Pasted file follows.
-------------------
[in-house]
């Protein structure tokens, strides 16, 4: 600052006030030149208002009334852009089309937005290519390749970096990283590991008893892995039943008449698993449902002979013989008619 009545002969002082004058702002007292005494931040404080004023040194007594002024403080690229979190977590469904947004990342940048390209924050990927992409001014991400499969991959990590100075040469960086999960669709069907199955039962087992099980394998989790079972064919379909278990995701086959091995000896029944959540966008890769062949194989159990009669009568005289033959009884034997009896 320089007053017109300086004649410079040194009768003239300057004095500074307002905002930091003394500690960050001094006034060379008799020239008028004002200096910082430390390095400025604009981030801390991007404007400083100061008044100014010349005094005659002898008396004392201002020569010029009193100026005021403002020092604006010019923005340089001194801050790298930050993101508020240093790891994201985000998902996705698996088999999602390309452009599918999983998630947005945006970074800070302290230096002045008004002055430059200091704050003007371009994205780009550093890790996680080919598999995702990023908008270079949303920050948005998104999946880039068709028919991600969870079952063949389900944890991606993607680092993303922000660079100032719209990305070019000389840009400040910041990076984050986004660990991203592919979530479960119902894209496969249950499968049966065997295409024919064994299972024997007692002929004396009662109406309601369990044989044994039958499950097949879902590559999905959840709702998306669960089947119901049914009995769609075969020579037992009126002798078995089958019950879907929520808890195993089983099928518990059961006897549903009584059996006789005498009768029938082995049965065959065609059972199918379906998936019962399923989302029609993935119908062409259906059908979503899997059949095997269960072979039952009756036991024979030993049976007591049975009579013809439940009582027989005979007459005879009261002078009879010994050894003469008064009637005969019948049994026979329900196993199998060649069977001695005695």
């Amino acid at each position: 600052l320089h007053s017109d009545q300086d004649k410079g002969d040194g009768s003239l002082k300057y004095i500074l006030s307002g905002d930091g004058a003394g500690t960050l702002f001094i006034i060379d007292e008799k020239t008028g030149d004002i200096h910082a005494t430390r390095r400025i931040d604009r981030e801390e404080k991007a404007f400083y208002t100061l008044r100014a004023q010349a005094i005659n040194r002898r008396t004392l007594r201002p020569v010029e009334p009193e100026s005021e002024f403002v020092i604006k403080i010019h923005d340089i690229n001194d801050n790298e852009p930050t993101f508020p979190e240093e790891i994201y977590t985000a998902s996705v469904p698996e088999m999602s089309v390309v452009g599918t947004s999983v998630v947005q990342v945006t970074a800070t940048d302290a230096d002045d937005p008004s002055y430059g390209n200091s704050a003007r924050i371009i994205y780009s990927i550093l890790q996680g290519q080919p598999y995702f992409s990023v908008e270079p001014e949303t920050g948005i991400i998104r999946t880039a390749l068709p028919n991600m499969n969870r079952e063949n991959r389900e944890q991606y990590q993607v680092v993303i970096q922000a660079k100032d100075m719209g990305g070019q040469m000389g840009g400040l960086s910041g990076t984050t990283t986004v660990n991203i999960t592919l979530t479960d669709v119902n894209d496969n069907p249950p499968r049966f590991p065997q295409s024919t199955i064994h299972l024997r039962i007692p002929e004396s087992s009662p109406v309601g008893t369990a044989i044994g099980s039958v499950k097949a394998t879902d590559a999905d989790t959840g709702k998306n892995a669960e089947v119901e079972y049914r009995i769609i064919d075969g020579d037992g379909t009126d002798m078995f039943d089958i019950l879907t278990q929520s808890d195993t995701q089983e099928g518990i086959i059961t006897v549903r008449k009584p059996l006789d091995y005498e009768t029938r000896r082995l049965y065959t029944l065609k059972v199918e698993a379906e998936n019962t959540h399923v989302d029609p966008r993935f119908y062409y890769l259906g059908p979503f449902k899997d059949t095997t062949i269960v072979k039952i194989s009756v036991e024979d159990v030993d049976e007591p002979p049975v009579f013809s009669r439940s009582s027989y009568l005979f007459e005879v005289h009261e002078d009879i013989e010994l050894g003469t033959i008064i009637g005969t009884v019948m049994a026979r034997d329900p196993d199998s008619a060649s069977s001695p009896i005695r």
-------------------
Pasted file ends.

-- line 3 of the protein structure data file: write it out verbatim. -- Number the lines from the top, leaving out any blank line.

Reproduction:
């Amino acid at each position: 600052l320089h007053s017109d009545q300086d004649k410079g002969d040194g009768s003239l002082k300057y004095i500074l006030s307002g905002d930091g004058a003394g500690t960050l702002f001094i006034i060379d007292e008799k020239t008028g030149d004002i200096h910082a005494t430390r390095r400025i931040d604009r981030e801390e404080k991007a404007f400083y208002t100061l008044r100014a004023q010349a005094i005659n040194r002898r008396t004392l007594r201002p020569v010029e009334p009193e100026s005021e002024f403002v020092i604006k403080i010019h923005d340089i690229n001194d801050n790298e852009p930050t993101f508020p979190e240093e790891i994201y977590t985000a998902s996705v469904p698996e088999m999602s089309v390309v452009g599918t947004s999983v998630v947005q990342v945006t970074a800070t940048d302290a230096d002045d937005p008004s002055y430059g390209n200091s704050a003007r924050i371009i994205y780009s990927i550093l890790q996680g290519q080919p598999y995702f992409s990023v908008e270079p001014e949303t920050g948005i991400i998104r999946t880039a390749l068709p028919n991600m499969n969870r079952e063949n991959r389900e944890q991606y990590q993607v680092v993303i970096q922000a660079k100032d100075m719209g990305g070019q040469m000389g840009g400040l960086s910041g990076t984050t990283t986004v660990n991203i999960t592919l979530t479960d669709v119902n894209d496969n069907p249950p499968r049966f590991p065997q295409s024919t199955i064994h299972l024997r039962i007692p002929e004396s087992s009662p109406v309601g008893t369990a044989i044994g099980s039958v499950k097949a394998t879902d590559a999905d989790t959840g709702k998306n892995a669960e089947v119901e079972y049914r009995i769609i064919d075969g020579d037992g379909t009126d002798m078995f039943d089958i019950l879907t278990q929520s808890d195993t995701q089983e099928g518990i086959i059961t006897v549903r008449k009584p059996l006789d091995y005498e009768t029938r000896r082995l049965y065959t029944l065609k059972v199918e698993a379906e998936n019962t959540h399923v989302d029609p966008r993935f119908y062409y890769l259906g059908p979503f449902k899997d059949t095997t062949i269960v072979k039952i194989s009756v036991e024979d159990v030993d049976e007591p002979p049975v009579f013809s009669r439940s009582s027989y009568l005979f007459e005879v005289h009261e002078d009879i013989e010994l050894g003469t033959i008064i009637g005969t009884v019948m049994a026979r034997d329900p196993d199998s008619a060649s069977s001695p009896i005695r």